Synopsis by Hal Erickson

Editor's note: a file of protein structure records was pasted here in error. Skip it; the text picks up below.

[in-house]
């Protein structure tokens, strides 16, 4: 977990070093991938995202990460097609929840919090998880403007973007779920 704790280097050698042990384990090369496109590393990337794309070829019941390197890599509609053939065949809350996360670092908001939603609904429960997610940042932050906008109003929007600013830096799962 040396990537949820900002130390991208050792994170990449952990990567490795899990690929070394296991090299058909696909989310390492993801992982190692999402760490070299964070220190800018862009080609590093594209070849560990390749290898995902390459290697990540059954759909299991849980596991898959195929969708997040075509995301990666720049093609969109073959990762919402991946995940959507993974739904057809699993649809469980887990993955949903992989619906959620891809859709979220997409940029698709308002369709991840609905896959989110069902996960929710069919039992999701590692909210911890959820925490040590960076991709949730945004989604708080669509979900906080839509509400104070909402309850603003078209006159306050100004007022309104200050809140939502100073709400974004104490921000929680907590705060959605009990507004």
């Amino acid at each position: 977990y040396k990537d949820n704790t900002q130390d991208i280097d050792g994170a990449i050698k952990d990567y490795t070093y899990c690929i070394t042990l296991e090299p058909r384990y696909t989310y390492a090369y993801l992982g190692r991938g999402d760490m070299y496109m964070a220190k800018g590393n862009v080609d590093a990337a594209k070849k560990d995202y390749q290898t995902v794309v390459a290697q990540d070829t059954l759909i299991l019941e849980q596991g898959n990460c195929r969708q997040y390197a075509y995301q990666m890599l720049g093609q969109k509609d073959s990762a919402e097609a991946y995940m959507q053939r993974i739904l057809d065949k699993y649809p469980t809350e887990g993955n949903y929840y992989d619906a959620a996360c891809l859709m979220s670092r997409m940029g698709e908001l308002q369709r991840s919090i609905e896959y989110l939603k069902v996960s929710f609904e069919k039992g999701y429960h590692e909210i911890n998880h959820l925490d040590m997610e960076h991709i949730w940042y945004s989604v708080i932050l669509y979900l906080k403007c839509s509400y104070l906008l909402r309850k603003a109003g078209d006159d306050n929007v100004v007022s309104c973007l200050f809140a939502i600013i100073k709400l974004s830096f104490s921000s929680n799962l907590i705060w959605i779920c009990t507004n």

The title tells all in With Byrd at the South Pole: part documentary, part "infomercial" for the man who made it possible. This filmed record of Admiral Richard Byrd's 1928 expedition to the South Pole (his second in three years) works quite well on an entertainment level, mainly because Byrd, a showman at heart, made certain that William Van der Veer and Joseph T. Rucker, the two Pathe cameramen who accompanied him on the journey were given carte blanche as to what they wanted to commit to celluloid. The Admiral had taken a film team along with him on his first expedition but had ignored and neglected them, later expressing regret that he hadn't realized the scientific and box-office value of the motion-picture medium. For the 1928 trip, Byrd made certain that his cameramen would have the best possible facilities at his disposal by bringing along state-of-the-art illumination devices, the better to allow filming to continue even during the six-month Antarctic winter. He also kept the crew happy by bringing along a movie projector and a full stock of comedy films! Expertly assembled and excitingly edited, With Byrd at the South Pole was enhanced by the enthusiastic narration by journalist Floyd Gibbons (of necessity, the film itself was shot silent).